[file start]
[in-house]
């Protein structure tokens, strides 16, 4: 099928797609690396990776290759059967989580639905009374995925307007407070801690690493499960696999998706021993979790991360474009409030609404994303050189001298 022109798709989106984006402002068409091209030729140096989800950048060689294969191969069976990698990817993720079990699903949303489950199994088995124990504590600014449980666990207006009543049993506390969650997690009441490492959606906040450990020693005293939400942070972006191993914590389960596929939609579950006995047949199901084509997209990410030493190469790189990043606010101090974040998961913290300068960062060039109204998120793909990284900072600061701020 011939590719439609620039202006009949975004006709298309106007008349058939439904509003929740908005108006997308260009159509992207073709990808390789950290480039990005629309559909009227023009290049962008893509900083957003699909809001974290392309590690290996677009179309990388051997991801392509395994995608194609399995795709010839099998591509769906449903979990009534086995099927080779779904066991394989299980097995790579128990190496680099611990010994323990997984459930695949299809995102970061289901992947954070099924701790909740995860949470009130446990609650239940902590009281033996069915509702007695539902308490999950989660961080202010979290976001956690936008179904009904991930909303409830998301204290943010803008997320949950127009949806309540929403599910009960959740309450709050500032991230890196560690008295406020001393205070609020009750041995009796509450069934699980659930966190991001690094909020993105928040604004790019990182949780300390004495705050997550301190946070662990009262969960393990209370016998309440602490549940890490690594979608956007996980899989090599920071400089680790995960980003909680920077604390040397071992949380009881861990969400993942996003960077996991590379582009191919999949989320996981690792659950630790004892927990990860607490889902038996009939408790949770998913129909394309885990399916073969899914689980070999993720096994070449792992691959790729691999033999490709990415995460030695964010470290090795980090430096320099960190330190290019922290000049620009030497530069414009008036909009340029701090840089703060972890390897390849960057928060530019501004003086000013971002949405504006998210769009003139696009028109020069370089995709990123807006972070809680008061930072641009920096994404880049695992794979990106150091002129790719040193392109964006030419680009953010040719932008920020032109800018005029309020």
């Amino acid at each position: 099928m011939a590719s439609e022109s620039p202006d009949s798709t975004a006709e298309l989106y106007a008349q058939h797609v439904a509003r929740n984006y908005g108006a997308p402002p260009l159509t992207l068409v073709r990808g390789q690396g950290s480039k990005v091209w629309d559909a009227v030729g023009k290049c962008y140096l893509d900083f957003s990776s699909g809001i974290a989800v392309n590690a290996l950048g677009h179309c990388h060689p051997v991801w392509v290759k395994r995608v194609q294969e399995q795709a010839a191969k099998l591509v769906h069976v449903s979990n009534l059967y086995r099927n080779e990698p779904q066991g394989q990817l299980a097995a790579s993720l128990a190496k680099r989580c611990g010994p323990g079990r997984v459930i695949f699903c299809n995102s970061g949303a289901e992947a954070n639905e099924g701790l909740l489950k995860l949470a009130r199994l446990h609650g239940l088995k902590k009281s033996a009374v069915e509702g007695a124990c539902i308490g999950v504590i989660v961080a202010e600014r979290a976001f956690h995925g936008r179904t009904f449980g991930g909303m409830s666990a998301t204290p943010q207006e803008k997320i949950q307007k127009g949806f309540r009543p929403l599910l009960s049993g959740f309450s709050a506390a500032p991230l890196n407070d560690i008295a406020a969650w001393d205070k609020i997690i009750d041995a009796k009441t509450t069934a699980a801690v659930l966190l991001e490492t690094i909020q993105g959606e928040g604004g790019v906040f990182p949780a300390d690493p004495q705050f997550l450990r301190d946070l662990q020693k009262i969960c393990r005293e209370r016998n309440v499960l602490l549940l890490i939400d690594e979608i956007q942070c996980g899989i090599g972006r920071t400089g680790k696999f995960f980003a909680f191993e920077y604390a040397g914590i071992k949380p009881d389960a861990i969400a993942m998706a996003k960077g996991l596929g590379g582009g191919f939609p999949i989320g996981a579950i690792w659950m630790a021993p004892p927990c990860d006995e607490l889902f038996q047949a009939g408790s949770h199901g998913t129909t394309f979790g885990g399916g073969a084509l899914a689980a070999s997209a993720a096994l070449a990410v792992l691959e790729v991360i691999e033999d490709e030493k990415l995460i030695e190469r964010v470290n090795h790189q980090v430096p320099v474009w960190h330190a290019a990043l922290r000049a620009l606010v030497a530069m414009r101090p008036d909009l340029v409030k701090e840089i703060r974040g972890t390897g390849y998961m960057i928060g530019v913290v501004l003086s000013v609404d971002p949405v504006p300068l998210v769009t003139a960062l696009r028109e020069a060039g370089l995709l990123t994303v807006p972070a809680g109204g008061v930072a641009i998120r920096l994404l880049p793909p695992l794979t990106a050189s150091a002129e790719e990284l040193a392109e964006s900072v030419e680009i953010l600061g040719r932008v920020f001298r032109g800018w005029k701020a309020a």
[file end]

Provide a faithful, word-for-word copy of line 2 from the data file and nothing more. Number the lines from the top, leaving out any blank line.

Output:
């Protein structure tokens, strides 16, 4: 099928797609690396990776290759059967989580639905009374995925307007407070801690690493499960696999998706021993979790991360474009409030609404994303050189001298 022109798709989106984006402002068409091209030729140096989800950048060689294969191969069976990698990817993720079990699903949303489950199994088995124990504590600014449980666990207006009543049993506390969650997690009441490492959606906040450990020693005293939400942070972006191993914590389960596929939609579950006995047949199901084509997209990410030493190469790189990043606010101090974040998961913290300068960062060039109204998120793909990284900072600061701020 011939590719439609620039202006009949975004006709298309106007008349058939439904509003929740908005108006997308260009159509992207073709990808390789950290480039990005629309559909009227023009290049962008893509900083957003699909809001974290392309590690290996677009179309990388051997991801392509395994995608194609399995795709010839099998591509769906449903979990009534086995099927080779779904066991394989299980097995790579128990190496680099611990010994323990997984459930695949299809995102970061289901992947954070099924701790909740995860949470009130446990609650239940902590009281033996069915509702007695539902308490999950989660961080202010979290976001956690936008179904009904991930909303409830998301204290943010803008997320949950127009949806309540929403599910009960959740309450709050500032991230890196560690008295406020001393205070609020009750041995009796509450069934699980659930966190991001690094909020993105928040604004790019990182949780300390004495705050997550301190946070662990009262969960393990209370016998309440602490549940890490690594979608956007996980899989090599920071400089680790995960980003909680920077604390040397071992949380009881861990969400993942996003960077996991590379582009191919999949989320996981690792659950630790004892927990990860607490889902038996009939408790949770998913129909394309885990399916073969899914689980070999993720096994070449792992691959790729691999033999490709990415995460030695964010470290090795980090430096320099960190330190290019922290000049620009030497530069414009008036909009340029701090840089703060972890390897390849960057928060530019501004003086000013971002949405504006998210769009003139696009028109020069370089995709990123807006972070809680008061930072641009920096994404880049695992794979990106150091002129790719040193392109964006030419680009953010040719932008920020032109800018005029309020």